Any developer looking for a job is bound to come across postings for a “senior developer” or “junior/entry-level developer” — perhaps without really understanding the difference between the two. At the same time, many hiring managers seeking a developer may not understand the difference either, and may by default assume they always need a senior developer to help solve their problems. Today we’re going to address this question, and analyze why the best choice a company can make is to employ both junior and senior level developers alike.
The core difference between senior and junior developers is that senior developers are in general more skilled in their field than junior developers. You probably knew that, right? Right off the bat, however, I want to bust a couple big myths between junior and senior developers:
1) Being a senior developer doesn’t mean that you’ve had a longer career as a programmer than a junior developer, nor does it mean that a senior developer has to be older than a junior developer. It all comes down to skill, 100%. How do you get that skill? Well, career length is usually a big player in that, which is why many senior developers have been coding longer than junior developers — but it also comes down to passion and drive. A developer who spent 4 years getting by in Computer Science classes in college will have skills, but there’s a good chance that someone who has self-taught themselves programming over 2–3 years might be considerably more talented — just because they had more passion and dedication while learning during that time.
Let’s dig deeper: what does it really mean to be a senior vs junior developer?
I would expect a senior developer to be able to completely develop an application entirely on their own. And in all honesty, that’s where I draw the line. I’m purposely being vague with my use of “application” there, because that can mean different things in different fields of programming. Notice how I never said that senior developers wouldn’t have questions. Every developer has hundreds of questions every single day, and that never changes no matter how skilled you get. What being a senior developer really comes down to is knowing how to ask the right questions, and then taking actions based on those questions. Here’s a sample thought process that a senior level developer might work through.
“Hmm, I’ve been tasked to build a web application in Python using Django, and I don’t know Django; I barely know Python! But I do know C#, which is an object-oriented language like Python, and I do know ASP.NET MVC, which follows similar patterns as Django, so I have a solid foundation to start with. I’ll read the docs on how to get started with Django, watch a few tutorials, and go from there.”
See — never in that thought process was there a sense of “I’m lost and don’t know where to go from here.” That’s what being a senior developer means. You won’t ever have all the answers, but you’ll know the questions to ask and how to learn more to be able to accomplish your tasks. Sometimes that does involve asking other developers for help, but that’s never the only option you have.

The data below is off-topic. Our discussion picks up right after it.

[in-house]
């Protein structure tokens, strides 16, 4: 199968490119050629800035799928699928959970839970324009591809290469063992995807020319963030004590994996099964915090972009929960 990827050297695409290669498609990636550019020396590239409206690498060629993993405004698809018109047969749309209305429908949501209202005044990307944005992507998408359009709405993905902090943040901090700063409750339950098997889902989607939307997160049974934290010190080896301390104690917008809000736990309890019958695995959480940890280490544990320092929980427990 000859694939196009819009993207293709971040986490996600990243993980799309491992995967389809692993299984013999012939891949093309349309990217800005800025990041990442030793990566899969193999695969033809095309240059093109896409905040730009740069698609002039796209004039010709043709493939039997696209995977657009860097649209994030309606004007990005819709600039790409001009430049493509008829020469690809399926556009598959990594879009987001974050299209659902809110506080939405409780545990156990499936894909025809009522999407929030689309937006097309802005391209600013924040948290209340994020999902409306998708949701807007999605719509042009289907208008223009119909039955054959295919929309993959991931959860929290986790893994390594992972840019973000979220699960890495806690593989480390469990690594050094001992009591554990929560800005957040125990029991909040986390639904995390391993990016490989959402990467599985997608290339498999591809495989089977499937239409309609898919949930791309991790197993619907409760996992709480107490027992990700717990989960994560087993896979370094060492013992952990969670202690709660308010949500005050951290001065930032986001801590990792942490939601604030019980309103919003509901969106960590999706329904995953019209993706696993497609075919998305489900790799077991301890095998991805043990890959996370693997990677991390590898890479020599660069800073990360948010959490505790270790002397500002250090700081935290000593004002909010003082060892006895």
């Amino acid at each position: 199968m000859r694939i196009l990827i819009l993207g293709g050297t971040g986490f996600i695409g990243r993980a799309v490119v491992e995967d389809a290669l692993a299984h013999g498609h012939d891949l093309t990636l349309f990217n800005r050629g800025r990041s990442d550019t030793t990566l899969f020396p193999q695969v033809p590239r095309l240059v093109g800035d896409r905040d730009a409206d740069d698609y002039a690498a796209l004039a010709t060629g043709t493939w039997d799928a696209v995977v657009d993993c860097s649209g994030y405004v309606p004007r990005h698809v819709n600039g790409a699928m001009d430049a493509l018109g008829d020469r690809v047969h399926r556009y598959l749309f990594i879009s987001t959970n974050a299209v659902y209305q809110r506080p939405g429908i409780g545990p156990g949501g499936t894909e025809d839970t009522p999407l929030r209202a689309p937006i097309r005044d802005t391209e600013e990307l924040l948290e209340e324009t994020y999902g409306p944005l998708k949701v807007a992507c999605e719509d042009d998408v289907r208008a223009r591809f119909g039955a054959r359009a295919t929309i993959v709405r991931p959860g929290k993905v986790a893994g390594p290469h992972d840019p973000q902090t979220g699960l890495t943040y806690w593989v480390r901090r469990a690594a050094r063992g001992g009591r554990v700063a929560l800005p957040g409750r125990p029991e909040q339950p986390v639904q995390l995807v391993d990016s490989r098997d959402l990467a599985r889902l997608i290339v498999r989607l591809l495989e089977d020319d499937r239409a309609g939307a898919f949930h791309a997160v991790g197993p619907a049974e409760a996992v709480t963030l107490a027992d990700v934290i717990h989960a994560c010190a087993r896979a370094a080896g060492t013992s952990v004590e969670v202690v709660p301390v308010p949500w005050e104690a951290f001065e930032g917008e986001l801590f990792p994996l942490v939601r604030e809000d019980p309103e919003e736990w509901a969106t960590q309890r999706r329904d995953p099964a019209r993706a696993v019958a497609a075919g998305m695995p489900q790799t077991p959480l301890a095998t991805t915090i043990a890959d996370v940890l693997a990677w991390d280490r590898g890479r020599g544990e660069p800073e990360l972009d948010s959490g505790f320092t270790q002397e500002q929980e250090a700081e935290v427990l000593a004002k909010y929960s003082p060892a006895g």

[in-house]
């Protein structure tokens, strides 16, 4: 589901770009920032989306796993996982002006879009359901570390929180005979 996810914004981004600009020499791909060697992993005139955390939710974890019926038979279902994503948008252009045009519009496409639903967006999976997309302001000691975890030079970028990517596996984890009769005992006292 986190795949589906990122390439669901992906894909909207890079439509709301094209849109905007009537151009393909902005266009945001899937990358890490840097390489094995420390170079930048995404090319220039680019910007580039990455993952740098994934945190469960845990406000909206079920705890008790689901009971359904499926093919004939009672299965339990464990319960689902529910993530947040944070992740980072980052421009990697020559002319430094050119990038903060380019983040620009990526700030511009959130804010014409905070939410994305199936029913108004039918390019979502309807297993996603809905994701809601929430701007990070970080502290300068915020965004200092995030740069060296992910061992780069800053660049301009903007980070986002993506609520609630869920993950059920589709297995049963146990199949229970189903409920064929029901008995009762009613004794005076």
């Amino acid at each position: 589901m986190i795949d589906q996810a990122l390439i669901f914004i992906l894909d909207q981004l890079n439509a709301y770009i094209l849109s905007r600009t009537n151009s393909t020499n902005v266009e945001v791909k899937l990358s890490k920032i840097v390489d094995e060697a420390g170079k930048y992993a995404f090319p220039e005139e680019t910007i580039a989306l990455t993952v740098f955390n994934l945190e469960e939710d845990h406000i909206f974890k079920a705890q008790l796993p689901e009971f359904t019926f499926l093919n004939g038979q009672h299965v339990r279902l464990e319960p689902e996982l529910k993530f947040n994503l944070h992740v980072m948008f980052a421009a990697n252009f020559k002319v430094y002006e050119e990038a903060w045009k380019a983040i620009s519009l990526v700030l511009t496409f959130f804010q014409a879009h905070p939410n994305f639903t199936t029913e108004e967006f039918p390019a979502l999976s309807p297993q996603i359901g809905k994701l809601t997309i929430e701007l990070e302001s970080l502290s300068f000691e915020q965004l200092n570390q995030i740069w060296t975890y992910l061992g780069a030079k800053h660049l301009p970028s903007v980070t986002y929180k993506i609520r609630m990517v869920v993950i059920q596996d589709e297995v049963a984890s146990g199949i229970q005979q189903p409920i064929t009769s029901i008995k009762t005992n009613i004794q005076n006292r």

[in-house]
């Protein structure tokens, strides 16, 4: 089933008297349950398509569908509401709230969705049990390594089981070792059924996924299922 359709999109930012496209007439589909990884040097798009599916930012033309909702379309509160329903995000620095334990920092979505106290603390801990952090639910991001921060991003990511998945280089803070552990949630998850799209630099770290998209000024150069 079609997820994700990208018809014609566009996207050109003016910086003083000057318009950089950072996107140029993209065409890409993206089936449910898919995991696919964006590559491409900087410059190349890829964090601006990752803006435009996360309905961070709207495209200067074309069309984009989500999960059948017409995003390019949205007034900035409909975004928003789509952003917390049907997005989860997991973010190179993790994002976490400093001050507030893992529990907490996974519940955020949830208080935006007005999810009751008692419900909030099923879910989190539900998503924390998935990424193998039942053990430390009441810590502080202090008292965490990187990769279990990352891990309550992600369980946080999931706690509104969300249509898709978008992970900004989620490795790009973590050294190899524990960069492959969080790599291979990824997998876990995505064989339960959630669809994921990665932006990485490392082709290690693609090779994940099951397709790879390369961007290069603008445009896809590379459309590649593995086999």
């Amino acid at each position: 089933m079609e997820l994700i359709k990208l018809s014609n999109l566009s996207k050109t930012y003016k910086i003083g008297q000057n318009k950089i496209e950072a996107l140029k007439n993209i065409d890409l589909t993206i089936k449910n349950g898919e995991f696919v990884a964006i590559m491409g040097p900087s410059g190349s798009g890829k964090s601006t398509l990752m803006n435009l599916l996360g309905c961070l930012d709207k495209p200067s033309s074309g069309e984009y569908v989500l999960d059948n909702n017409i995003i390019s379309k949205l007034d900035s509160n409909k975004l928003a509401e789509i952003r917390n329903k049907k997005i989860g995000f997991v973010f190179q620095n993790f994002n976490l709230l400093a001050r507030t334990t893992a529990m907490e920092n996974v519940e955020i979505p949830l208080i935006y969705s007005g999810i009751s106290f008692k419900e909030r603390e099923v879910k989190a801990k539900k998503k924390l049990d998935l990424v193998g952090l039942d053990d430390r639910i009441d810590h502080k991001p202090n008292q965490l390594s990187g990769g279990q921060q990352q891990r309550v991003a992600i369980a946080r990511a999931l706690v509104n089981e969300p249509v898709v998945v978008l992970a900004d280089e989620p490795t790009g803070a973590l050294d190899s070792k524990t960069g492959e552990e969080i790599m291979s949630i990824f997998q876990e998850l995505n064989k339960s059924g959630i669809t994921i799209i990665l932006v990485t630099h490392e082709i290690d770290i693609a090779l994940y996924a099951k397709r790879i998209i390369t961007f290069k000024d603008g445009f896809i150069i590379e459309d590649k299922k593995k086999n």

Let’s move onto how this compares with being a junior developer.
As a junior developer, you’re new to the world of coding — but you do need a base foundation of skills. Someone who just decided that they want to start coding isn’t automatically a junior developer. You need to understand the fundamentals such as variables, loops, functions, conditionals, data types, etc. — and how to actually use them to accomplish tasks.
A junior developer should be given small to medium-sized programming tasks from their superiors with the expectation of accomplishing them, assuming that they are provided the necessary resources (i.e. documentation, coworkers, etc.). I would not expect a junior developer to completely solo a project, and I would expect them to work directly with a senior developer to a large extent so that they could work through code reviews and other collaborative learning experiences together.
Where junior developers really shine is the ability to take the frequent, uninteresting, and often annoying tasks off of the shoulders of senior developers, so that the senior developers can focus more on complex tasks, such as architecting new projects, building data persistence layers, translating programming progress to higher-ups, deploying applications, etc. To junior developers, the small tasks they’re given aren’t annoying at all; in fact, they’re very important in the growth of a junior developer. They allow the developer to latch onto something small that they feel comfortable “owning,” which helps them not only learn more skills, but also build confidence as a developer.
Junior developer salaries are also significantly lower than those of senior developers, so that means it costs less to the business to have these less technically-challenging tasks performed by junior developers instead of senior developers.
When you’re out in a workshop, you don’t need a power drill for everything; sometimes a simple screwdriver will work. Likewise with programming, senior developers and junior developers alike have their own strengths and weaknesses — and understanding when and how to use each is the key to forming a strong developer community within your organization.
Aaron Krauss is a Senior Software Engineer of Clevyr, Inc. Clevyr makes software using all the buzzwords like AI, Machine Learning, Augmented Reality and Virtual Reality.
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